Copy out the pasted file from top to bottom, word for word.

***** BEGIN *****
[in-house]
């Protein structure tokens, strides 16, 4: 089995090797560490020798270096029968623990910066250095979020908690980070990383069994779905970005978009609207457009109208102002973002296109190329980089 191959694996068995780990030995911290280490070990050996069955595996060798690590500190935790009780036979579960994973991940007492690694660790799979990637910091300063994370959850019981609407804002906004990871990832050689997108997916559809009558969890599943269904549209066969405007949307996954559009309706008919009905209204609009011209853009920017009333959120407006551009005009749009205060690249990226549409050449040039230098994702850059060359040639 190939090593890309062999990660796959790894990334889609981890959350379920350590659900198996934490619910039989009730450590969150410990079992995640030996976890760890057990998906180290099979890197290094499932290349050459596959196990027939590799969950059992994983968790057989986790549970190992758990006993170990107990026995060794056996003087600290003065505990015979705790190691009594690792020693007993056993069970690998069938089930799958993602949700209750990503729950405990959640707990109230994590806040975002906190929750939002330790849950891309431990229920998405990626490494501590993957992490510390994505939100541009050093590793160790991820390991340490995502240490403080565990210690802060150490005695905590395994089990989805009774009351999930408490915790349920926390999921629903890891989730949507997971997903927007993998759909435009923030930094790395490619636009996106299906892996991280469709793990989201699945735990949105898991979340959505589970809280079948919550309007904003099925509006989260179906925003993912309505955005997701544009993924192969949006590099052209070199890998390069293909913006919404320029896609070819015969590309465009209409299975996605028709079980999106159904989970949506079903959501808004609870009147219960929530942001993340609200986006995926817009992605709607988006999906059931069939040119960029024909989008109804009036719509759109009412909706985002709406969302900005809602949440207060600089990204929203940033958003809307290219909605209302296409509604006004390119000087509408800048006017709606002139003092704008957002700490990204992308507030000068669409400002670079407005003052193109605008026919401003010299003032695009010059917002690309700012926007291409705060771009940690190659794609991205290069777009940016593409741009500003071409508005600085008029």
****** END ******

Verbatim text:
[in-house]
């Protein structure tokens, strides 16, 4: 089995090797560490020798270096029968623990910066250095979020908690980070990383069994779905970005978009609207457009109208102002973002296109190329980089 191959694996068995780990030995911290280490070990050996069955595996060798690590500190935790009780036979579960994973991940007492690694660790799979990637910091300063994370959850019981609407804002906004990871990832050689997108997916559809009558969890599943269904549209066969405007949307996954559009309706008919009905209204609009011209853009920017009333959120407006551009005009749009205060690249990226549409050449040039230098994702850059060359040639 190939090593890309062999990660796959790894990334889609981890959350379920350590659900198996934490619910039989009730450590969150410990079992995640030996976890760890057990998906180290099979890197290094499932290349050459596959196990027939590799969950059992994983968790057989986790549970190992758990006993170990107990026995060794056996003087600290003065505990015979705790190691009594690792020693007993056993069970690998069938089930799958993602949700209750990503729950405990959640707990109230994590806040975002906190929750939002330790849950891309431990229920998405990626490494501590993957992490510390994505939100541009050093590793160790991820390991340490995502240490403080565990210690802060150490005695905590395994089990989805009774009351999930408490915790349920926390999921629903890891989730949507997971997903927007993998759909435009923030930094790395490619636009996106299906892996991280469709793990989201699945735990949105898991979340959505589970809280079948919550309007904003099925509006989260179906925003993912309505955005997701544009993924192969949006590099052209070199890998390069293909913006919404320029896609070819015969590309465009209409299975996605028709079980999106159904989970949506079903959501808004609870009147219960929530942001993340609200986006995926817009992605709607988006999906059931069939040119960029024909989008109804009036719509759109009412909706985002709406969302900005809602949440207060600089990204929203940033958003809307290219909605209302296409509604006004390119000087509408800048006017709606002139003092704008957002700490990204992308507030000068669409400002670079407005003052193109605008026919401003010299003032695009010059917002690309700012926007291409705060771009940690190659794609991205290069777009940016593409741009500003071409508005600085008029």